CMU trustees seek money for new building

Colorado Mesa University trustees voted Friday to ask the state for $9.79 million to put toward construction of a new academic classroom building.

The state’s capital construction funds have been scarce for years but Colorado Mesa President Tim Foster said at Friday morning’s board of trustees meeting at the university that he suspects capital construction dollars will reappear this year.

“We think there might be capital money and we want to be first in line” with a request, Foster said.

The classroom building would cost an estimated $19.79 million, a price that includes connecting the building to the school’s geothermal heating and cooling system, according to CMU Vice President of Finance Pat Doyle.

Foster said he plans to get the remaining $10 million to match state funding, if it comes through, from partners or other sources. He said the university has requested up to $7 million from the city of Grand Junction and $3 million from Mesa County commissioners.

If funding comes through, Foster said design of the new building could begin as soon as November of this year and construction may start in March 2013, with completion roughly scheduled for fall 2014.

The building would be 56,000 square-feet and house the university’s mass communication, language and literature departments. The building would allow Colorado Mesa to accommodate classes for another 1,497 students, according to board documents.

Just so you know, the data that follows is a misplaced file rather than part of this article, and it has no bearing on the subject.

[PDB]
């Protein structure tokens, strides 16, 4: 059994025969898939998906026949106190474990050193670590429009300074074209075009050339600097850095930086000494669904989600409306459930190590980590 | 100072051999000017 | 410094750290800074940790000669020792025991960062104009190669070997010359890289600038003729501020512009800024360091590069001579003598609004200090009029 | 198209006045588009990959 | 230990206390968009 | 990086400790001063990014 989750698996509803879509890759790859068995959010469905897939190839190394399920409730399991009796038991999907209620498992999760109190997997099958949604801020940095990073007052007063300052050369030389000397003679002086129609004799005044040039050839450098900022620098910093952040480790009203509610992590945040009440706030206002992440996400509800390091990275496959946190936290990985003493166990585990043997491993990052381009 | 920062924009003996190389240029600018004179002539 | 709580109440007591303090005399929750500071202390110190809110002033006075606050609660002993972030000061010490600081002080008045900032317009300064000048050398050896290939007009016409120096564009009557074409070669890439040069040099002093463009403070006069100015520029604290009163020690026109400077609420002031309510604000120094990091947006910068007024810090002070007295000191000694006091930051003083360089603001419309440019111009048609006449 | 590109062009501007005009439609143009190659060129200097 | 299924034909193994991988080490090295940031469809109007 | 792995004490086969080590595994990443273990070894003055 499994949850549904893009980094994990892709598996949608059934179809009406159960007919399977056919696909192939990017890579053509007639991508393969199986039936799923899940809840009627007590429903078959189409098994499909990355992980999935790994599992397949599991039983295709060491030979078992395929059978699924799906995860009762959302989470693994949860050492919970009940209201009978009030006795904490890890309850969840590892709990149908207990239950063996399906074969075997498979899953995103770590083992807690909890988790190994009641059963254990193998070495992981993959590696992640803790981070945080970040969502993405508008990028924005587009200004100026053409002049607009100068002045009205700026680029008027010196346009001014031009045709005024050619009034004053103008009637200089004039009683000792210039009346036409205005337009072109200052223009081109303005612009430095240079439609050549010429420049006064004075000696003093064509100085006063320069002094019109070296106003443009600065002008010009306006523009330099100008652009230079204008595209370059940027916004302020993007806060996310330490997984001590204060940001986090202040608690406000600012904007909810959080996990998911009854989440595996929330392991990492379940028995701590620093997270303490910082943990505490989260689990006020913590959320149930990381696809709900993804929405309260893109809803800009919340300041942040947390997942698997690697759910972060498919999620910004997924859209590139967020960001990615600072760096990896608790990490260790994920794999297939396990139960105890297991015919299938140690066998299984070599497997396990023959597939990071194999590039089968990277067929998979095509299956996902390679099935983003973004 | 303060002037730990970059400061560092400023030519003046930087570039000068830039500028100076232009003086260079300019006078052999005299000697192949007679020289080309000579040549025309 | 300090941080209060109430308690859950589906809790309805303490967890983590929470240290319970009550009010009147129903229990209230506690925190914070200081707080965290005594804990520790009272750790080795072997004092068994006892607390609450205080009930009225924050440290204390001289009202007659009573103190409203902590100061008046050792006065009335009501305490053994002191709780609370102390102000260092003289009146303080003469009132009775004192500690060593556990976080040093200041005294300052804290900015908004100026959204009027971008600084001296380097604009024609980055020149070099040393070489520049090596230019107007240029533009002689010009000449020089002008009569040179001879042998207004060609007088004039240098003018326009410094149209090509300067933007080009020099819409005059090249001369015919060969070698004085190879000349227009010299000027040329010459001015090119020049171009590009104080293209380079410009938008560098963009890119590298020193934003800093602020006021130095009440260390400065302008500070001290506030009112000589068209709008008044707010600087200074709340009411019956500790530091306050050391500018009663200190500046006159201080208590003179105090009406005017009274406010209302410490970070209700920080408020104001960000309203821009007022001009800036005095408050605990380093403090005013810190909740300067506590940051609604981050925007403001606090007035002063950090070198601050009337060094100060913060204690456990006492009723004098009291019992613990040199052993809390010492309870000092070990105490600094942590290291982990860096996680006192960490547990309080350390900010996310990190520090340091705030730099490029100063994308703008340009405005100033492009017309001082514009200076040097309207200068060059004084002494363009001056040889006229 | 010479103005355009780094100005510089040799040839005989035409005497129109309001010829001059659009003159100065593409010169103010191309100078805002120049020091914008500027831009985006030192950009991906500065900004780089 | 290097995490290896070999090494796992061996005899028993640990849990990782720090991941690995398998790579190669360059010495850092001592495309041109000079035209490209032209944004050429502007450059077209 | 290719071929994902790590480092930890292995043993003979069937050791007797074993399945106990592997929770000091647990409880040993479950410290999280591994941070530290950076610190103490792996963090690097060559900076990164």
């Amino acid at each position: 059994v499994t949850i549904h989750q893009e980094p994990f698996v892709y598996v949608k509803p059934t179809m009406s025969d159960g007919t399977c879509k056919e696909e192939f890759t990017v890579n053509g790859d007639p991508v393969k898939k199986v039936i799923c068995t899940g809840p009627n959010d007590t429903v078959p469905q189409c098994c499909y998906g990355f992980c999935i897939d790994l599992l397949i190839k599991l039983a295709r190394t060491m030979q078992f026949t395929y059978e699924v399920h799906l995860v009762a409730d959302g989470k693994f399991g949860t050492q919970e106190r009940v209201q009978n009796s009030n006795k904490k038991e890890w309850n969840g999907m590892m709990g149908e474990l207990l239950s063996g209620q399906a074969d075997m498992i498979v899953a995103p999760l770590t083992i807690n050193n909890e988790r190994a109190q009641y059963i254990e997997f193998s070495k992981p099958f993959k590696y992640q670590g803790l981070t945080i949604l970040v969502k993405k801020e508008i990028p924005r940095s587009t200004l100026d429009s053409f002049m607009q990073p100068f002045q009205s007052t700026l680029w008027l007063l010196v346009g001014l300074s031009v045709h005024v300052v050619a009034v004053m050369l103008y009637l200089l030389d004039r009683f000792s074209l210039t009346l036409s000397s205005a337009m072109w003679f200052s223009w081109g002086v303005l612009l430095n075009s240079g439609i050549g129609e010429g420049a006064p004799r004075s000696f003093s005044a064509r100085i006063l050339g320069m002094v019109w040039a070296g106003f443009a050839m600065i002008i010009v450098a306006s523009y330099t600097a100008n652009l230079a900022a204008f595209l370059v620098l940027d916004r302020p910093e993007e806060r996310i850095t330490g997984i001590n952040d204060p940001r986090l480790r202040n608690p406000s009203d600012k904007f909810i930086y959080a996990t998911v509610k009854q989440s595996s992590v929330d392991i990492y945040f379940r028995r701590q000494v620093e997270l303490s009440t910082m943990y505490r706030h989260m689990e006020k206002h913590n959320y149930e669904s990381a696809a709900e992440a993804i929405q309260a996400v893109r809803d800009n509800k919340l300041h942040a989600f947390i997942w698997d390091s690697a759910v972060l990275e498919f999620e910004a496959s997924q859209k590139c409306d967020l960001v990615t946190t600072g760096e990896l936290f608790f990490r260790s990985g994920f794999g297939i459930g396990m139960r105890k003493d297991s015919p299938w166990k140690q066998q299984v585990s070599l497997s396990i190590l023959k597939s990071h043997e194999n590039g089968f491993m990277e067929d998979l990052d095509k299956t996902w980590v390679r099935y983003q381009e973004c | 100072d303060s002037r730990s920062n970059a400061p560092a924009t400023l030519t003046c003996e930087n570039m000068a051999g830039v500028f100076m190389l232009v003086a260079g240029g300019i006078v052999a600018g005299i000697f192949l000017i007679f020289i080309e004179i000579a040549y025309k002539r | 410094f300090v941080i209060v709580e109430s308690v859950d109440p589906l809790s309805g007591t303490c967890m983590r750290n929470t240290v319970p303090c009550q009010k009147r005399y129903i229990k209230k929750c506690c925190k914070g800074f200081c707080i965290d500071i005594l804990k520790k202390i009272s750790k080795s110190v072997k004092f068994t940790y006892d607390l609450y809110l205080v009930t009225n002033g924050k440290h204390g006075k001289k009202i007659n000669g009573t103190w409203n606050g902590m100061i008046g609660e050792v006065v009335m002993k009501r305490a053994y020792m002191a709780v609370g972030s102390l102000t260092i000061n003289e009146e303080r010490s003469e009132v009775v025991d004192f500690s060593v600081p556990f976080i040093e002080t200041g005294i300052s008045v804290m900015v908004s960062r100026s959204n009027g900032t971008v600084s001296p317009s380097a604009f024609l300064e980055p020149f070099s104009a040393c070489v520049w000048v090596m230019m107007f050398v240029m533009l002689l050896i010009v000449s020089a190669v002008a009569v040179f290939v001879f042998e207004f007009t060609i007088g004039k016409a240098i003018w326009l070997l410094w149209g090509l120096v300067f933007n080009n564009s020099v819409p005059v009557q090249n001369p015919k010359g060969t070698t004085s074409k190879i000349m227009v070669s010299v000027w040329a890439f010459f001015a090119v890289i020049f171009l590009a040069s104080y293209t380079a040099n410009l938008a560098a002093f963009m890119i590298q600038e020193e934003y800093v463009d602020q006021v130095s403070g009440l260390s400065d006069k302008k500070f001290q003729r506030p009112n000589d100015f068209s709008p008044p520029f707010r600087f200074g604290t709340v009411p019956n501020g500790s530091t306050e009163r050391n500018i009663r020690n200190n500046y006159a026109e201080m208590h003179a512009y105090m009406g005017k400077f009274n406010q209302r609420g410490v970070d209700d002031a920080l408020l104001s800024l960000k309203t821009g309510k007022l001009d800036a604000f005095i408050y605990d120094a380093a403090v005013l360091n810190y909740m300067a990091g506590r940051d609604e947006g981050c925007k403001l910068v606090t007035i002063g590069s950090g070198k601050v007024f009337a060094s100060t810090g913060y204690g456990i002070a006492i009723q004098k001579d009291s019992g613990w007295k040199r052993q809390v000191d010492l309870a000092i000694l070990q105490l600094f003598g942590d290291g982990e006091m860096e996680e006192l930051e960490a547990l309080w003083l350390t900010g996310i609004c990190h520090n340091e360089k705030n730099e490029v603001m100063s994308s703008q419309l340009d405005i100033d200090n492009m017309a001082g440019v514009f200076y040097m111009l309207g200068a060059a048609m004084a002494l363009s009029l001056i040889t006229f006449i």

If the university grows enrollment at a rate of 5 percent annually, Doyle said the capacity provided by the new classroom building would already be used up by 2015-16.

Foster said earlier in the meeting Friday he anticipates 
2 to 3 percent enrollment growth when students return to class Monday for the 2012-13 school year. Students will have a new reminder to curb inappropriate behavior this year with the trustees’ passage Friday of a resolution condemning abuse, intimidation or discrimination on campus. The resolution asks students to “embrace a culture of respect and inclusiveness” and embrace safety for people of all ages, races, ethnicities, religions, genders and sexual orientations.

John Marshall, Colorado Mesa vice president for student services, said the resolution was not prompted by acts of aggression on campus. He said he formed a working group of students, staff and faculty last school year to come up with a policy that makes “a commitment to a healthy campus culture.”

“My hope is that we’re constantly working to improve and reaffirming who we are,” Marshall said. “We (already) have rules. This is a value statement that says we are going to operate the campus in a way that reflects our values.”


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